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© The Swedish National Council of Adult Education (Folkbildningsrådet) The Swedish Agency for Flexible Learning ( ) Adult Study Net Project Stockholm, Sweden 2004

The renaissance of the meeting! by Lars-Erik Axelsson


or a long time distance studies have been moulded in the form of self-studies and isolated individual work. The image still lingers of the diligent student studying by correspondence sitting at his desk in a sparsely-populated area and solving the assignments in the course letters. Maybe that image was justified in the time of the correspondence courses, but hardly in the time of networks and the Internet. Nowadays there are technological possibilities for good communicative rooms for various types of conversations and various types of collaborations on the Internet. The meeting-based learning is, for “folkbildare” *, the very core in the work of folk high schools and study associations. It almost goes without saying that the participant does not only learn from the study circle leader/teacher and the study material but also to a large extent from and together with the other people on the course. In the meeting with others the chance to formulate questions and test ideas against the opinions, interpretations and values of others, increases. This is especially important when the goal of the course is not just to find, memorise and render the knowledge before an examiner, but also to transform and implement it in new situations and to solve problems in the real world. The conversation, in both physical meetings and on the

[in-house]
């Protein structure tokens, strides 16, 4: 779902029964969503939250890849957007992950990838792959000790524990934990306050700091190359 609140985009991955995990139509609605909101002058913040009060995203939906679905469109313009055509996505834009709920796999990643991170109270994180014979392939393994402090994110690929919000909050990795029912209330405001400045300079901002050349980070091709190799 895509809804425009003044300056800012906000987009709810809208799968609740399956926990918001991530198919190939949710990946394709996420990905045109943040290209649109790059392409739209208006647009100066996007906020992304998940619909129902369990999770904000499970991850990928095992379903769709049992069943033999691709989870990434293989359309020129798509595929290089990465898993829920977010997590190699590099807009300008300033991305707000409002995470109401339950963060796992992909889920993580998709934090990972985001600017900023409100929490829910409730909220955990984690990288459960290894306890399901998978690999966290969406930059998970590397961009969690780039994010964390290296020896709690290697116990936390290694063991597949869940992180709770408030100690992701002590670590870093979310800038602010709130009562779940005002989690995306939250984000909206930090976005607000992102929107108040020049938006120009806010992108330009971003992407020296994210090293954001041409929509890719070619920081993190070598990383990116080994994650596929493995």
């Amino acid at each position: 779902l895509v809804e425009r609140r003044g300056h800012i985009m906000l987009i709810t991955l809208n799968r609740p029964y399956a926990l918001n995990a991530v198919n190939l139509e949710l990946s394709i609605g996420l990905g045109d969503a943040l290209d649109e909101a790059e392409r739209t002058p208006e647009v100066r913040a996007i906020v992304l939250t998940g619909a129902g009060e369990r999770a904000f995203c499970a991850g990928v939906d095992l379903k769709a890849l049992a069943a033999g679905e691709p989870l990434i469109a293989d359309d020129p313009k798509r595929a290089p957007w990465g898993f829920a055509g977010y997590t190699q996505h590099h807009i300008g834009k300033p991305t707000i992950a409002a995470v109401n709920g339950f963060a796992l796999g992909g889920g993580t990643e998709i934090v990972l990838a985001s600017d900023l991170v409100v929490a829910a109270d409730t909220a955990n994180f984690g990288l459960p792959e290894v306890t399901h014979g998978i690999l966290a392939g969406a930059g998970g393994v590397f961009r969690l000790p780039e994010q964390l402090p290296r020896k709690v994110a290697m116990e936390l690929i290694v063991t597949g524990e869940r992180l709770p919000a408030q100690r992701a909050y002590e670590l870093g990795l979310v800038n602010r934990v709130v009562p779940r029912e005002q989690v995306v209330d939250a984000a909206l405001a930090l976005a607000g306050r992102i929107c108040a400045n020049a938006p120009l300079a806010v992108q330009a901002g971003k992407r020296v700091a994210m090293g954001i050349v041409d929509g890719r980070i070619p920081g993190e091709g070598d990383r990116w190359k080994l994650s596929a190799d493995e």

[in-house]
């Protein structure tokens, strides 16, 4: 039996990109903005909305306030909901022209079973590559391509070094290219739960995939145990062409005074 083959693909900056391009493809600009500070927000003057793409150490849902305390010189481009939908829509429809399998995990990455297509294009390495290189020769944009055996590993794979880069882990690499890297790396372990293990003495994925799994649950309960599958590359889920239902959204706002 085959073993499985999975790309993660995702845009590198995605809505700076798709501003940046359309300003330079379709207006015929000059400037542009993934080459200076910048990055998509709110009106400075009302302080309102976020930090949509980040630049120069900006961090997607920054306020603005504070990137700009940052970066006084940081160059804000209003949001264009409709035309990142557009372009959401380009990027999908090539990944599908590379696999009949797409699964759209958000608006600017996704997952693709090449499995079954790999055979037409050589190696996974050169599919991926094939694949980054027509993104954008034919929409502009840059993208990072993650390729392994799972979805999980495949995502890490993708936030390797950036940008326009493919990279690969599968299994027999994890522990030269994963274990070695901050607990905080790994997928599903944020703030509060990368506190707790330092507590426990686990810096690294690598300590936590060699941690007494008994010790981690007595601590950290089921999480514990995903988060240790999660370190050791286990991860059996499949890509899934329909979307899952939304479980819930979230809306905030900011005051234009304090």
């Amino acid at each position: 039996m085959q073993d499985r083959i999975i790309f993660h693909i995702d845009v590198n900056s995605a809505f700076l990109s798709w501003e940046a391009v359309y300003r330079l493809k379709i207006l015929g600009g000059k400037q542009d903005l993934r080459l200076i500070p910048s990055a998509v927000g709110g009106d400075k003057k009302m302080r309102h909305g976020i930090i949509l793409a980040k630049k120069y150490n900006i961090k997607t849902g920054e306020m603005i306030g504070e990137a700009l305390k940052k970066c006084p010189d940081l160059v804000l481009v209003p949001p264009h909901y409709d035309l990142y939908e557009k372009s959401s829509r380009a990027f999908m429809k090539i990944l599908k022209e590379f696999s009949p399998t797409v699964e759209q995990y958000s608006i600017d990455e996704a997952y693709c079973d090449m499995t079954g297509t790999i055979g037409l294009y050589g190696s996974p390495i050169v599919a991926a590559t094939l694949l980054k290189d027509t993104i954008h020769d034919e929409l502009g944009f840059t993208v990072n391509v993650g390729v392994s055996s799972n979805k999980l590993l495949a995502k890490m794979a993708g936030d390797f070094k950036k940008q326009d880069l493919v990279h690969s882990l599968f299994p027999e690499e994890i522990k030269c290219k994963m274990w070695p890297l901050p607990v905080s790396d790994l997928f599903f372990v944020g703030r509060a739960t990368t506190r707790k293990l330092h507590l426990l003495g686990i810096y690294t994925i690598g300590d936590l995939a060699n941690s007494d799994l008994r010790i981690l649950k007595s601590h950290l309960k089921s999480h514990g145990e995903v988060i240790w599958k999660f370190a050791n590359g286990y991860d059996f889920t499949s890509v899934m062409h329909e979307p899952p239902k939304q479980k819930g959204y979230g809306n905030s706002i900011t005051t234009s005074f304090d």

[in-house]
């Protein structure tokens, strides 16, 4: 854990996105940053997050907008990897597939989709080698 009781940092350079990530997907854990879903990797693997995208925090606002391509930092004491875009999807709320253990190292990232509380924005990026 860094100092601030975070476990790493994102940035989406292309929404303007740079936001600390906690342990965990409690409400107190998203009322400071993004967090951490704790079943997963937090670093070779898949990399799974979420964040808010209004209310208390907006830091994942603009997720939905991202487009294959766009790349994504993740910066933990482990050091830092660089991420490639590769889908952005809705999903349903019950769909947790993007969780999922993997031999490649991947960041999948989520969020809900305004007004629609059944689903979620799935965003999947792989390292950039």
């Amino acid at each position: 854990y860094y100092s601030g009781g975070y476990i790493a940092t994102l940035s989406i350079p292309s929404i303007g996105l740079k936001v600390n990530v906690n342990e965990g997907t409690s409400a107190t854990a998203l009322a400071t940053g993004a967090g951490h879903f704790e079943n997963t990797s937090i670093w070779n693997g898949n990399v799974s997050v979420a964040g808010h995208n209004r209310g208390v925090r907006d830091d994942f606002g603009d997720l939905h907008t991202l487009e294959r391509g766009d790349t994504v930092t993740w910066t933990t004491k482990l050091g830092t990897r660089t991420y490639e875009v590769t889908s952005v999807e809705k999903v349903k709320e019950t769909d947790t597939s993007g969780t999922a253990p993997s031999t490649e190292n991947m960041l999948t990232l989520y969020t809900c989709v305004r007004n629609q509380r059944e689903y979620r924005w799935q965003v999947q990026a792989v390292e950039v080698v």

* About “folkbildning”, see p.  for explanation.


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Internet, is therefore fundamental in the learning process – a conversation that can be held in various constellations: in couples, in groups or in classes and also with external actors outside the course, depending on the subject or the need. However, in the debate about flexible learning and distance pedagogy, the meeting and the conversation is not something natural, not even among folkbildare. On the contrary, to many people distance studies are the same thing as isolated individual work and self-studies by the computer. And if we look at the pedagogical debate and practice, two discourses or pedagogical models for flexible learning and distance studies have crystallised. First, there is the individual model, associated with continuous admission, isolated individual work and, a lot of times, web-based course packages. Second, there is the group-related and meeting-based model, associated with closely coherent groups and process thinking.* Today, folkbildning shares the focus on group-related study forms with many other tutors within colleges and communal adult education, and there are many academic predecessors for this study form that work with various meeting forms, as virtual seminars and problem-based teaching (Dahlen/Hudner, Säljö, Fåhrœus). The difference is that the ones who advocate the individual or the more meeting-based distance study form do not cut between different educational organisers but instead cuts directly through adult education and the college sphere. The two models have two completely different historical origins, in folkbildning and correspondence courses respectively. Therefore we will start with a historical flashback.